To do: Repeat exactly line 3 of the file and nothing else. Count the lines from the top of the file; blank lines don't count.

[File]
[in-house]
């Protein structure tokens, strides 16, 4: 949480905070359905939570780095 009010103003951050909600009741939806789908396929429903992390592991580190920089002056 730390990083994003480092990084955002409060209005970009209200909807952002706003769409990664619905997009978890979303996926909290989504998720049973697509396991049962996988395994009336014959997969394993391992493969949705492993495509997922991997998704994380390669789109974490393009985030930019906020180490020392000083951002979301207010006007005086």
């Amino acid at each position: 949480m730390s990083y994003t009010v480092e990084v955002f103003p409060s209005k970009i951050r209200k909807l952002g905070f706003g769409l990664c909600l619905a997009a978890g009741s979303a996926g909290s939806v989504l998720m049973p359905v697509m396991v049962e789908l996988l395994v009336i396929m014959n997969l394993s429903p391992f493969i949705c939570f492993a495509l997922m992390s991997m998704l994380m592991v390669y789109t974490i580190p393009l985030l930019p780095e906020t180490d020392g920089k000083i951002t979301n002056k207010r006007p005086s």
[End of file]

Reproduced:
């Amino acid at each position: 949480m730390s990083y994003t009010v480092e990084v955002f103003p409060s209005k970009i951050r209200k909807l952002g905070f706003g769409l990664c909600l619905a997009a978890g009741s979303a996926g909290s939806v989504l998720m049973p359905v697509m396991v049962e789908l996988l395994v009336i396929m014959n997969l394993s429903p391992f493969i949705c939570f492993a495509l997922m992390s991997m998704l994380m592991v390669y789109t974490i580190p393009l985030l930019p780095e906020t180490d020392g920089k000083i951002t979301n002056k207010r006007p005086s």